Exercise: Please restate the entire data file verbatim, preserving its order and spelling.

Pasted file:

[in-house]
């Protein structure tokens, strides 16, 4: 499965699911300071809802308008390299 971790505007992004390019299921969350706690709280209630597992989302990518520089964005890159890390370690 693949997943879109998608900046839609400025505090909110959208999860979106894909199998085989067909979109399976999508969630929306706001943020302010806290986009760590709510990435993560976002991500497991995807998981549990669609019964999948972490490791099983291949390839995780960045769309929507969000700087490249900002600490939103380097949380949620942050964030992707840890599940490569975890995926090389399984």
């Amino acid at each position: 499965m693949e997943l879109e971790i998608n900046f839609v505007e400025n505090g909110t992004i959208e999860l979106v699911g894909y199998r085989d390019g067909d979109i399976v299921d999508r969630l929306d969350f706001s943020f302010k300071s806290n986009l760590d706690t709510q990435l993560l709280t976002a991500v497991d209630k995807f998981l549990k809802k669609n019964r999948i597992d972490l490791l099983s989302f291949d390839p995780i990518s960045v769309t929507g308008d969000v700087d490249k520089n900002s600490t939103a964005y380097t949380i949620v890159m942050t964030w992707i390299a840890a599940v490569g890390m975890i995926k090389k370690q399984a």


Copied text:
[in-house]
């Protein structure tokens, strides 16, 4: 499965699911300071809802308008390299 971790505007992004390019299921969350706690709280209630597992989302990518520089964005890159890390370690 693949997943879109998608900046839609400025505090909110959208999860979106894909199998085989067909979109399976999508969630929306706001943020302010806290986009760590709510990435993560976002991500497991995807998981549990669609019964999948972490490791099983291949390839995780960045769309929507969000700087490249900002600490939103380097949380949620942050964030992707840890599940490569975890995926090389399984």
């Amino acid at each position: 499965m693949e997943l879109e971790i998608n900046f839609v505007e400025n505090g909110t992004i959208e999860l979106v699911g894909y199998r085989d390019g067909d979109i399976v299921d999508r969630l929306d969350f706001s943020f302010k300071s806290n986009l760590d706690t709510q990435l993560l709280t976002a991500v497991d209630k995807f998981l549990k809802k669609n019964r999948i597992d972490l490791l099983s989302f291949d390839p995780i990518s960045v769309t929507g308008d969000v700087d490249k520089n900002s600490t939103a964005y380097t949380i949620v890159m942050t964030w992707i390299a840890a599940v490569g890390m975890i995926k090389k370690q399984a």